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04 June 2019 | Story Valentino Ndaba | Photo Charl Devenish
Prof Cathryn Tonne
Air pollution not only costs lives, it costs money too. Pictured is Prof Cathryn Tonne presenting a guest lecture on air pollution at the Bloemfontein Campus.

Health effects associated with ambient air pollution (AAP) have been well documented. Subsequently, the relationship between pollution and financial outcomes have also become a focus for case studies globally. An Environmental Research journal article revealed that “low and middle-income countries are disproportionately affected by the global burden of adverse health effects caused by AAP”. 

A high price to pay

In 2012, high concentrations of air pollution caused 7.4% of all deaths, costing South Africa up to 6% of its Gross Domestic Product. According to the recent International Growth Centre study conducted by senior University of Cape Town researchers, this is a direct consequence of the country’s heavy dependence of fossil fuels, a source of health-damaging air pollution and greenhouse pollutants.

Stunted human and economic growth

These South African statistics are attested to by Prof Cathryn Tonne who recently presented a guest lecture on air pollution which was hosted by the University of the Free State (UFS) Business School.

“Air pollution can affect economic development through several pathways, and health is an important one. Air pollution is linked to shorter life expectancy, chronic disease, asthma exacerbation and many other health outcomes that result in absenteeism from work and school. These have large direct costs to the health system.” 

Prof Tonne says that air pollution exposure in children is linked to reduced cognitive development, with important impacts on human capital. As a result, children are not reaching their full potential in terms of neurodevelopment, which has an effect on their income prospects and the economy as a whole. 

Resolving a looming disaster

Technology may be employed to radically clean the air. Cities need to lead in the reduction of air pollution by promoting renewable energy, using active transport such as walking or cycling, and investing in infrastructure to make this safe and attractive. 

With researchers playing a major role in strengthening the case for aggressive air pollution control, the government needs to implement policies in order to control sources of air pollution. This global health and economic issue also requires individuals and communities to play their part to improve air quality.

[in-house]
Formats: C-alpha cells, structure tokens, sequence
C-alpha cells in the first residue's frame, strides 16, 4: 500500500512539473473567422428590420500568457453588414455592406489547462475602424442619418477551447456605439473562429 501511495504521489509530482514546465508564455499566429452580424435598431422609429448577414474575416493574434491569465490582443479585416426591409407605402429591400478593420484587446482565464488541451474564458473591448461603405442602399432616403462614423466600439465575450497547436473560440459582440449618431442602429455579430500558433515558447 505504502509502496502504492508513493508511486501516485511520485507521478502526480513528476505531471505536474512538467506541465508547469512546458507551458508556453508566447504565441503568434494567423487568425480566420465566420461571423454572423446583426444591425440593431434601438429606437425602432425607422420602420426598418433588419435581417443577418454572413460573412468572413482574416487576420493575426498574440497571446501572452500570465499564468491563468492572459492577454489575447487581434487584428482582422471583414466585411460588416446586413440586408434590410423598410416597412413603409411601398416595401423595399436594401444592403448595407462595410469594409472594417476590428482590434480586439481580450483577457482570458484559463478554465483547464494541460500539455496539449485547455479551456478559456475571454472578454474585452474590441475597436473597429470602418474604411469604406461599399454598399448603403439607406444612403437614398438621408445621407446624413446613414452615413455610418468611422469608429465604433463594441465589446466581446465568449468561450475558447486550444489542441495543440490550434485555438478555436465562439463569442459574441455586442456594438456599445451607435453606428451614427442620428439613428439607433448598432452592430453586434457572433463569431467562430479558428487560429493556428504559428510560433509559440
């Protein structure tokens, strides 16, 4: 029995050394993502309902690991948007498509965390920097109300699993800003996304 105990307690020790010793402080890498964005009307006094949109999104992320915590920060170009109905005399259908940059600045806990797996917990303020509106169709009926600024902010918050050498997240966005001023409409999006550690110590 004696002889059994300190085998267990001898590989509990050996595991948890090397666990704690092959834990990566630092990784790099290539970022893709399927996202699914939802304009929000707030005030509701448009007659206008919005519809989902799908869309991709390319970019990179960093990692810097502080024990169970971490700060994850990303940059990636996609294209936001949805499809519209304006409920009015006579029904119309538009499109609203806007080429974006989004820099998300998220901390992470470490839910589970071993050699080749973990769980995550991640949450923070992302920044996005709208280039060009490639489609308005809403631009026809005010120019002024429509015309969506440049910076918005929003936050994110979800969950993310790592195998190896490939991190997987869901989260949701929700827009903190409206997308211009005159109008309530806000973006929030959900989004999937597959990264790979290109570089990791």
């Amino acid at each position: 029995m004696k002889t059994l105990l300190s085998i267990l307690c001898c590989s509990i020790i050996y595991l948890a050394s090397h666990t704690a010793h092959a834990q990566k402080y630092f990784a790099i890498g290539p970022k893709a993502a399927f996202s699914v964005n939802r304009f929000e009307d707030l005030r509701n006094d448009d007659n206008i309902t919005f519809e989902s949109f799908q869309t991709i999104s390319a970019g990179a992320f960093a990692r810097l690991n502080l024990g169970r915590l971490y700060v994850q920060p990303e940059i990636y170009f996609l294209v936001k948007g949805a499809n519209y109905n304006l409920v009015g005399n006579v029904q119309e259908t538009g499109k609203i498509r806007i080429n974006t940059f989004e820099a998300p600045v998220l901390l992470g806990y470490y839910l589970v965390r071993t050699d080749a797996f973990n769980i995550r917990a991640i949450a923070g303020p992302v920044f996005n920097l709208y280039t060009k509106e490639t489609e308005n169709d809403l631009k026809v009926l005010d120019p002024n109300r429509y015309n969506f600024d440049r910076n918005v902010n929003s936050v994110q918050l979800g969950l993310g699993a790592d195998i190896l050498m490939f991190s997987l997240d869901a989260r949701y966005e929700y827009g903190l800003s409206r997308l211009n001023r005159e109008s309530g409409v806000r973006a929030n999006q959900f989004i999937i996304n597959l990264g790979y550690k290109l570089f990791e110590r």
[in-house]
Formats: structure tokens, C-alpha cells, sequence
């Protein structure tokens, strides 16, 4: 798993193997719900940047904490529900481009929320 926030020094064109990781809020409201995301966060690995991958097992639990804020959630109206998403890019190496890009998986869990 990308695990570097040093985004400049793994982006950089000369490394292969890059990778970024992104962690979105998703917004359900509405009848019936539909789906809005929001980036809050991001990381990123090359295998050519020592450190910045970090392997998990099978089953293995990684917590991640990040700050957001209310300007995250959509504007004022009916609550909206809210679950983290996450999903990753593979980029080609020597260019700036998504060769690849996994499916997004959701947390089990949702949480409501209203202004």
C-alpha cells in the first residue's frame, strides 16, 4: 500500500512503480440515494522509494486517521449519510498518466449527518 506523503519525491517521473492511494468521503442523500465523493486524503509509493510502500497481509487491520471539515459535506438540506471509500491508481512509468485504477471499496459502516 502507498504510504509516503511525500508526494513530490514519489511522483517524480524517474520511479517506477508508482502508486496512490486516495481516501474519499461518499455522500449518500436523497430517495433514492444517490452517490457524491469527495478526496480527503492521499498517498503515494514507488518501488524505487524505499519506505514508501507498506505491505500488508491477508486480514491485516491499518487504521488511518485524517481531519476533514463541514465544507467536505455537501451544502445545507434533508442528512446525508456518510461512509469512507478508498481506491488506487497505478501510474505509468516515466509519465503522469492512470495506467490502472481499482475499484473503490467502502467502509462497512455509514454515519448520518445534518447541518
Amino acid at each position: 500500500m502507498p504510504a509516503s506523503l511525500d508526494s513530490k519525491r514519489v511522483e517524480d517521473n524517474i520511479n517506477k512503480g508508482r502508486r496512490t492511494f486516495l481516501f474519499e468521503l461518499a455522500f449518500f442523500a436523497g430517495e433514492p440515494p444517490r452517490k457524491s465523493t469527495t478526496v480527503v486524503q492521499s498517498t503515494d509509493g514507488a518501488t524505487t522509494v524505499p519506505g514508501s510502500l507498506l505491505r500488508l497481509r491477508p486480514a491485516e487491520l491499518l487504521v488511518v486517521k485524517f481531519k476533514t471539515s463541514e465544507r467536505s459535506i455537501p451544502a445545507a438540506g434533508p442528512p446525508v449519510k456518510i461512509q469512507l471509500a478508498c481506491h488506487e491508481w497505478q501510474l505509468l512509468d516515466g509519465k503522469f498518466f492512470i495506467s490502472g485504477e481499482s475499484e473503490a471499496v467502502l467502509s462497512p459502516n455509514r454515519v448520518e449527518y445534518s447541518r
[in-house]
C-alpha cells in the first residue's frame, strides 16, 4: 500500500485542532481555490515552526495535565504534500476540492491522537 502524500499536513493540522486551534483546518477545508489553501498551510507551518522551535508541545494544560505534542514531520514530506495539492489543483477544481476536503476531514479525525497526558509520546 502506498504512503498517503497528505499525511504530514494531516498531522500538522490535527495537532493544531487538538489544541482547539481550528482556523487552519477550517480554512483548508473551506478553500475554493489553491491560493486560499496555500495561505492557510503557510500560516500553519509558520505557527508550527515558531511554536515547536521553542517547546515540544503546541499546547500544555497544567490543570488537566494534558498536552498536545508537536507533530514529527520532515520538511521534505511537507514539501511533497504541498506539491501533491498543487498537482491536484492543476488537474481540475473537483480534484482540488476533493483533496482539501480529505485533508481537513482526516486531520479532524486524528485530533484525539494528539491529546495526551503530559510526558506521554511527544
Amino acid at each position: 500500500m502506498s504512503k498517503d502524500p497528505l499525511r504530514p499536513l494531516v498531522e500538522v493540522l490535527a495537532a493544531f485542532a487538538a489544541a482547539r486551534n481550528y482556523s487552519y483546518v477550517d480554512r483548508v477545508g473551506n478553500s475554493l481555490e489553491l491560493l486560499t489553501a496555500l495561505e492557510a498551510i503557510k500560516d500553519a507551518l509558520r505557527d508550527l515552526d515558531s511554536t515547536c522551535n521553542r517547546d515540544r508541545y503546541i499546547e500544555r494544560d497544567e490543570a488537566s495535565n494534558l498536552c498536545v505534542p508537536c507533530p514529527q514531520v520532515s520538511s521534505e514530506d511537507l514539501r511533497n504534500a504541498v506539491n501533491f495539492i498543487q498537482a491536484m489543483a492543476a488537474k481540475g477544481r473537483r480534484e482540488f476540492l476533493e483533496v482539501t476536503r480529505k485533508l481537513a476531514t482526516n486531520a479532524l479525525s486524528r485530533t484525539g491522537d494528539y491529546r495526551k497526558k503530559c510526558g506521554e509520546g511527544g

News Archive

Intervarsity postponed to 2013
2012-03-08

The annual Intervarsity between the Universities of the Free State and North-West (NWU), which traditionally takes place in the third term, has been postponed to 2013.

The Intervarsity between the UFS and NWU is an illustrious event that has already reached the special milestone of celebrating a 70-year Intervarsity tradition. The UFS/NWU Intervarsity is also known as one of the most reckoned events on the local and national sports and student calendars, and it is widely supported.
 
Representatives from both universities could for a variety of reasons not decide on a date which suited both universities.
 
The respective Intervarsity committees and senior managers of both universities have also taken the interests of the respective university communities and alumni of the institutions into account and have decided to postpone the 70th-year celebration of Intervarsity by a year in order to be able to celebrate the milestone properly.
 
The UFS would have received the NWU in Bloemfontein this year and will therefore host the 70-year celebrations of the event next year as well.
 
Mr Rudi Buys, Dean: Student Affairs at the UFS has expressed his gratitude for the fact that both universities are committed to a special celebration of the Intervarsity tradition in 2013.
 
“The celebration of the 70th Intervarsity between the two institutions will be an important milestone to commemorate decades of friendship, collaboration and healthy competition. Therefore we welcome this opportunity to plan a bigger and better programme for 2013,” he said.
 
The UFS-NWU 70-YEAR Intervarsity firstly aims to establish the programme as a proud example for both universities, where students and staff can pit their strengths against one another in a healthy manner.
 
The aim is to extend Intervarsity to various sections of the respective university communities to enable more students to participate. For instance, more sports codes will be added to the traditional competition on the rugby, soccer, netball and hockey fields, whilst various events focusing on arts and culture, i.e. choral singing and debating competitions, as well as dialogue between student leaders, will take place as part of the programme. All campuses of the two universities will participate in the programmes.
 
Students are even investigating the possibility of electronic competitions such as on-line games as part of the Intervarsity
 
During the Intervarsity last year, several new possibilities were already tested to ensure that the 70th anniversary would be a huge success.
 
The Central Intervarsity Committee of the UFS has decided to replace the Intervarsity 2012 programme with an INTRA-varsity programme between its respective campuses. For this occasion, various sports, arts and culture, and leadership events between the Bloemfontein and Qwaqwa Campuses are planned, and the Central University of Technology might be invited as well to participate as guests in some programmes.

Media Release
8 March 2012
Issued by: Lacea Loader
Director: Strategic Communication
Tel: 051 401 2584
Cell: 083 645 2454
E-mail: news@ufs.ac.za


 

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